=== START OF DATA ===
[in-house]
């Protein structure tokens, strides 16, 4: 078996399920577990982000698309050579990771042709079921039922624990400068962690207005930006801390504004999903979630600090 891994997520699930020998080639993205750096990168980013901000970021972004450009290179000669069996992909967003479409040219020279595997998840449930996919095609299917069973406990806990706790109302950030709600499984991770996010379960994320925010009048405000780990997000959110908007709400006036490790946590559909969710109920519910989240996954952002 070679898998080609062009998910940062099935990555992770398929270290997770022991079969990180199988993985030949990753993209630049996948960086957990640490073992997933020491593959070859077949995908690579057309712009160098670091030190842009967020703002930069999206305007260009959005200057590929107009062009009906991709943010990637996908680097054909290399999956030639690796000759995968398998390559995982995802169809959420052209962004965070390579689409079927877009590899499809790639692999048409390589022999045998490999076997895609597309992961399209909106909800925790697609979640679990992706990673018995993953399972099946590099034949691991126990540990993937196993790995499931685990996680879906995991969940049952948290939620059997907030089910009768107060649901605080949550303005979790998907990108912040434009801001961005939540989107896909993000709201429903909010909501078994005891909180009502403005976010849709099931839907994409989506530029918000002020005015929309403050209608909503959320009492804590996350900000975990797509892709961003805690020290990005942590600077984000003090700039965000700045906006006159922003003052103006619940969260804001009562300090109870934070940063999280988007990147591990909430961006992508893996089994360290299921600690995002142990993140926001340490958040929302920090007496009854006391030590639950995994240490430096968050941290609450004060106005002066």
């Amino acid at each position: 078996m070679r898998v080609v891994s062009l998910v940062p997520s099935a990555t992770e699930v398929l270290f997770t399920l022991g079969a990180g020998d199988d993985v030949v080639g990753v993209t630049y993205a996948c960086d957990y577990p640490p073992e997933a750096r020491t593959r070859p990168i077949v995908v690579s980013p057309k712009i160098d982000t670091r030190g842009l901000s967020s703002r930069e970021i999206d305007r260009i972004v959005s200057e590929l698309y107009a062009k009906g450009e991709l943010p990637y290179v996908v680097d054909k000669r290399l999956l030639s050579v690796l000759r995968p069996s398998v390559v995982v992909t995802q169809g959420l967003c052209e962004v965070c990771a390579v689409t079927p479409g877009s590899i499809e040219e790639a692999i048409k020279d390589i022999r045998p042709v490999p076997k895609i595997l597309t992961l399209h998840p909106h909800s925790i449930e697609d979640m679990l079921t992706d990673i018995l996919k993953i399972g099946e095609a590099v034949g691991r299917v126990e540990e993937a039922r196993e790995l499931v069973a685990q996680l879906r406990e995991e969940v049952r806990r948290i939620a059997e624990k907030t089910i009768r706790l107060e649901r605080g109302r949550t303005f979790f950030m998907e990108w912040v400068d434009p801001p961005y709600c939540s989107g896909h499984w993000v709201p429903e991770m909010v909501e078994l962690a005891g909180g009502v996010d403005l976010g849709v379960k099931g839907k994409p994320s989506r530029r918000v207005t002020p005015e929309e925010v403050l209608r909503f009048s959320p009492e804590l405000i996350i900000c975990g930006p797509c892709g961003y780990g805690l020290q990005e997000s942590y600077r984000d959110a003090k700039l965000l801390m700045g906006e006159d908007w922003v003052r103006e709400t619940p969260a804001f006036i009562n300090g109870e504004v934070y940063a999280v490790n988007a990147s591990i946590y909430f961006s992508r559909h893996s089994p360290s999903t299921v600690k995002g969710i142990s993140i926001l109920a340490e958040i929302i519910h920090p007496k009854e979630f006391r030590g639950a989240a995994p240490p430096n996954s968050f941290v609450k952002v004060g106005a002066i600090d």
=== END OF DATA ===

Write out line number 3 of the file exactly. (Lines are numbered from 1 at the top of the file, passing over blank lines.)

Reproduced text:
């Amino acid at each position: 078996m070679r898998v080609v891994s062009l998910v940062p997520s099935a990555t992770e699930v398929l270290f997770t399920l022991g079969a990180g020998d199988d993985v030949v080639g990753v993209t630049y993205a996948c960086d957990y577990p640490p073992e997933a750096r020491t593959r070859p990168i077949v995908v690579s980013p057309k712009i160098d982000t670091r030190g842009l901000s967020s703002r930069e970021i999206d305007r260009i972004v959005s200057e590929l698309y107009a062009k009906g450009e991709l943010p990637y290179v996908v680097d054909k000669r290399l999956l030639s050579v690796l000759r995968p069996s398998v390559v995982v992909t995802q169809g959420l967003c052209e962004v965070c990771a390579v689409t079927p479409g877009s590899i499809e040219e790639a692999i048409k020279d390589i022999r045998p042709v490999p076997k895609i595997l597309t992961l399209h998840p909106h909800s925790i449930e697609d979640m679990l079921t992706d990673i018995l996919k993953i399972g099946e095609a590099v034949g691991r299917v126990e540990e993937a039922r196993e790995l499931v069973a685990q996680l879906r406990e995991e969940v049952r806990r948290i939620a059997e624990k907030t089910i009768r706790l107060e649901r605080g109302r949550t303005f979790f950030m998907e990108w912040v400068d434009p801001p961005y709600c939540s989107g896909h499984w993000v709201p429903e991770m909010v909501e078994l962690a005891g909180g009502v996010d403005l976010g849709v379960k099931g839907k994409p994320s989506r530029r918000v207005t002020p005015e929309e925010v403050l209608r909503f009048s959320p009492e804590l405000i996350i900000c975990g930006p797509c892709g961003y780990g805690l020290q990005e997000s942590y600077r984000d959110a003090k700039l965000l801390m700045g906006e006159d908007w922003v003052r103006e709400t619940p969260a804001f006036i009562n300090g109870e504004v934070y940063a999280v490790n988007a990147s591990i946590y909430f961006s992508r559909h893996s089994p360290s999903t299921v600690k995002g969710i142990s993140i926001l109920a340490e958040i929302i519910h920090p007496k009854e979630f006391r030590g639950a989240a995994p240490p430096n996954s968050f941290v609450k952002v004060g106005a002066i600090d």